“Leading from the back office requires a common goal, something shared, that everyone wants to achieve and sees the benefits of.”

Most people don’t think of leadership originating from the back office, yet there are countless examples of change conceived by Finance Managers to make organisations more efficient and a better place to work.
By definition, leadership is about maximising the efforts of others towards a common goal, and this is exactly what back office worker roles are suited to, perhaps more than any other role in an organisation.

Why the back office?

While back office leaders have the power to assure compliance, they also have the power to enhance performance. They are naturally positioned to be catalysts for change – lead by example – and be critical players in the organisational debate. Back office leaders can use this power to make their organisation a centre of excellence.

Drivers enabling organisational change through the back office:

1. Shared common goal

When considering leadership, an ideal outcome and the direction with which the organisation is moving in is key.
Leading from the back office requires a common goal, something shared, that everyone (eventually) wants to achieve and sees the benefits of.

2. External view

When working from the back office, employees have a different perspective to others working within the organisation. Things look much different from the back office – not the same as when working in operations. This can be both good and bad, but with the correct tools the back office can come out on top.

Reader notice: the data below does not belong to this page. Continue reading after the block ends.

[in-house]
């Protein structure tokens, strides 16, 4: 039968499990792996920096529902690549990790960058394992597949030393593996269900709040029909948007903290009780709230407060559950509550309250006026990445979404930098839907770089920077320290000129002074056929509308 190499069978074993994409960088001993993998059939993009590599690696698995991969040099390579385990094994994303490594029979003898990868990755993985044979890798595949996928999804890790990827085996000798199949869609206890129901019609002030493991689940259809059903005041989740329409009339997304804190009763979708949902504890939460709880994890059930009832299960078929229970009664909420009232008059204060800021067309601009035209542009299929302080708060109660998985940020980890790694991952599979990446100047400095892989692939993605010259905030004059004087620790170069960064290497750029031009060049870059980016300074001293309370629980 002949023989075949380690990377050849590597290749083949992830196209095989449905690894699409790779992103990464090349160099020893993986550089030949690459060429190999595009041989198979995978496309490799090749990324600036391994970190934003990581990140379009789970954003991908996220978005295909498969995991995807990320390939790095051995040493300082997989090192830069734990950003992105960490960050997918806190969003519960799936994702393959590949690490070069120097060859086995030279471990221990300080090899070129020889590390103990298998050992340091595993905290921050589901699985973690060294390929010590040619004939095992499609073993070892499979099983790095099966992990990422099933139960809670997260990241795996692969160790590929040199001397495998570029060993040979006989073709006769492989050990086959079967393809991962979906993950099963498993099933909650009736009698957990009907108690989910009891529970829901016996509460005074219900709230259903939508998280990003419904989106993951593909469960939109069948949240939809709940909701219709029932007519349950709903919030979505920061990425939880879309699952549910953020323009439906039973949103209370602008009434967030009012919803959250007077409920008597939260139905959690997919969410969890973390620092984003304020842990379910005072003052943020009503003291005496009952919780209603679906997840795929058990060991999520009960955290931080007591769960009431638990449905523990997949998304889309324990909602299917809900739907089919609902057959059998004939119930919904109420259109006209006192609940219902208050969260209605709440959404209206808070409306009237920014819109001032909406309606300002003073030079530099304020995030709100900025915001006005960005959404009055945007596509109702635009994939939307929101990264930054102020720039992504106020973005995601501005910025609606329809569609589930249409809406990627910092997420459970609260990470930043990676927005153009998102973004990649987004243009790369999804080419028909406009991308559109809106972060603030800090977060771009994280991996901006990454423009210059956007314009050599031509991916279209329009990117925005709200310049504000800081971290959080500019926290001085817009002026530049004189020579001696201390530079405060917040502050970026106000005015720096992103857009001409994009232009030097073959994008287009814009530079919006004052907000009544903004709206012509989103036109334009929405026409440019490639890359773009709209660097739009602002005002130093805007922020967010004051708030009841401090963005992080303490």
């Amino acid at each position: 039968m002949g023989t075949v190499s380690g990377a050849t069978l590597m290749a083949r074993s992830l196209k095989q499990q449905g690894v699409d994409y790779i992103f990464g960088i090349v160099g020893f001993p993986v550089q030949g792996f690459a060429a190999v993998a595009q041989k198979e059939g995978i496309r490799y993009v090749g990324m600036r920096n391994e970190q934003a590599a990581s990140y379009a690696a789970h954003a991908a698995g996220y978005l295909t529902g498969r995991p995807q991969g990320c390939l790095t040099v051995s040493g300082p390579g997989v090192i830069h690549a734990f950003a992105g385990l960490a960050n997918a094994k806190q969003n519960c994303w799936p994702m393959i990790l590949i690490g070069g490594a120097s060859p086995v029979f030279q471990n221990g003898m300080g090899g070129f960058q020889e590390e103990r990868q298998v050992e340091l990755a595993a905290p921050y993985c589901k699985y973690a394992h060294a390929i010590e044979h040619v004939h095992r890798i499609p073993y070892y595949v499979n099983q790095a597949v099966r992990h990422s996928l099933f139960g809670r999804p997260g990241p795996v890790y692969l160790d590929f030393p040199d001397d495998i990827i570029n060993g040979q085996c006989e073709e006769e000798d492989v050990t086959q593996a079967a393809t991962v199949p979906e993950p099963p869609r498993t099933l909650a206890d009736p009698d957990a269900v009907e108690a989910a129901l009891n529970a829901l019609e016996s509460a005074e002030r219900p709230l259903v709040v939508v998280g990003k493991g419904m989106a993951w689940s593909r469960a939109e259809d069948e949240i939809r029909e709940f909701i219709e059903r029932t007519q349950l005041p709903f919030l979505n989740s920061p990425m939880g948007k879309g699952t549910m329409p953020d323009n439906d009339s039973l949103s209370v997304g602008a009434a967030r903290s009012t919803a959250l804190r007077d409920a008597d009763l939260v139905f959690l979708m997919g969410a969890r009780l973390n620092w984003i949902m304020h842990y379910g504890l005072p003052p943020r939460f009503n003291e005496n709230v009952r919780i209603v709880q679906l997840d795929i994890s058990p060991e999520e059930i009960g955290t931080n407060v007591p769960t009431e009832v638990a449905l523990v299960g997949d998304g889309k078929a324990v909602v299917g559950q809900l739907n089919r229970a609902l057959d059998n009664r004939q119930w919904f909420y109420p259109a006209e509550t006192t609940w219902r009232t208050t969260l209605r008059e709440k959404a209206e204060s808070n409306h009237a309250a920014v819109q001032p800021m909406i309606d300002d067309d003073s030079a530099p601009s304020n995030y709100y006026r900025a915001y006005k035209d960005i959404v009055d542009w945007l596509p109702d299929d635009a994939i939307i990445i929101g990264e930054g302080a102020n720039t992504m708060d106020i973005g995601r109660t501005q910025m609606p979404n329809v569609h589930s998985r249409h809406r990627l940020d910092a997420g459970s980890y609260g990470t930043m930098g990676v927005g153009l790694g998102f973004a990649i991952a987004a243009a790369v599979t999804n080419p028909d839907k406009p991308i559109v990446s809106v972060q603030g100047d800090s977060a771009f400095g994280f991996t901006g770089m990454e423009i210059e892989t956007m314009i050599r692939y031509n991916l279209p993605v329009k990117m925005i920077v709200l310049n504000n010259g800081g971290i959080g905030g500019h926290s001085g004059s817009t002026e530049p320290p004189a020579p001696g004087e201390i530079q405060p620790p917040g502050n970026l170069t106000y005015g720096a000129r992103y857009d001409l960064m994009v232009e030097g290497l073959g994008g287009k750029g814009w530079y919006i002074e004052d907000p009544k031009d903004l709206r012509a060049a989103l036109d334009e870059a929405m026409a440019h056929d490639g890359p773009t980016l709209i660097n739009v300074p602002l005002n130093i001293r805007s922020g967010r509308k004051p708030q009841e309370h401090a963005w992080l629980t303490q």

3. Repository of organisational intelligence

The history of the organisation lives in the back office. That’s where all the information is (or should be). Retrospective data is kept here – past and present results can be compared which will help to shape the future.

In his autobiography, Long Walk to Freedom, Nelson Mandela likens leadership to shepherding, in other words, leading from the back. This is what NFP Finance Managers the world over have a chance to do. They are focused on achieving common goals and have a vast amount of important data at their fingertips – back office workers have the knowledge and potential to change organisations for the better. There may not be an award for it, but championing the back office will create better organisations and therefore a stronger NFP sector.

Case study: Nadine’s story – leading from the back office

Nadine, a Finance Manager at a Sydney-based media and arts not-for-profit (NFP), never thought of herself as a leader, but the changes she developed in budget reporting made tangible differences to her team and the organisation as a whole. Nadine had become exasperated by an inefficient system of budget distribution, sign off, and a ‘hands off’ attitude toward budgeting by the Program Managers. She had a vision whereby Finance and Program Managers co-ordinated budgets together. So, she set about giving each Program Manager access to the budgeting system directly so they could adapt and set their own budgets. She didn’t do this in a vacuum – she pre-populated most of the budgets with last year’s data and then modified the income to match expectations and commitments for the coming year. Program Managers could then log in and re-arrange the expense portion of the budget which is what they knew best.
*Article published in Third Sector Magazine (July 2014)